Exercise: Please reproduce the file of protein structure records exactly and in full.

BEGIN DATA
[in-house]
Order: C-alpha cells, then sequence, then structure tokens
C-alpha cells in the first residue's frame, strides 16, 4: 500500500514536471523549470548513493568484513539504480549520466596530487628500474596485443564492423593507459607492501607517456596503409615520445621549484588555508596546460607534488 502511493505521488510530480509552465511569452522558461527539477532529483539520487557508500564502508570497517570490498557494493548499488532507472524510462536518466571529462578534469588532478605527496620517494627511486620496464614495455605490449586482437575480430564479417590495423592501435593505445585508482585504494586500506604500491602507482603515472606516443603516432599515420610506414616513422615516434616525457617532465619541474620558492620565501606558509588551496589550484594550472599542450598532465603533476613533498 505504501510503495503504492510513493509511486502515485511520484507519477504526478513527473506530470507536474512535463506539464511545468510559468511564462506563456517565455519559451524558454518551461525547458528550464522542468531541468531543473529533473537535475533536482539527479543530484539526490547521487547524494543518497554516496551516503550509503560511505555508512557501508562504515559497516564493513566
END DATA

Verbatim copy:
[in-house]
Order: C-alpha cells, then sequence, then structure tokens
C-alpha cells in the first residue's frame, strides 16, 4: 500500500514536471523549470548513493568484513539504480549520466596530487628500474596485443564492423593507459607492501607517456596503409615520445621549484588555508596546460607534488 502511493505521488510530480509552465511569452522558461527539477532529483539520487557508500564502508570497517570490498557494493548499488532507472524510462536518466571529462578534469588532478605527496620517494627511486620496464614495455605490449586482437575480430564479417590495423592501435593505445585508482585504494586500506604500491602507482603515472606516443603516432599515420610506414616513422615516434616525457617532465619541474620558492620565501606558509588551496589550484594550472599542450598532465603533476613533498 505504501510503495503504492510513493509511486502515485511520484507519477504526478513527473506530470507536474512535463506539464511545468510559468511564462506563456517565455519559451524558454518551461525547458528550464522542468531541468531543473529533473537535475533536482539527479543530484539526490547521487547524494543518497554516496551516503550509503560511505555508512557501508562504515559497516564493513566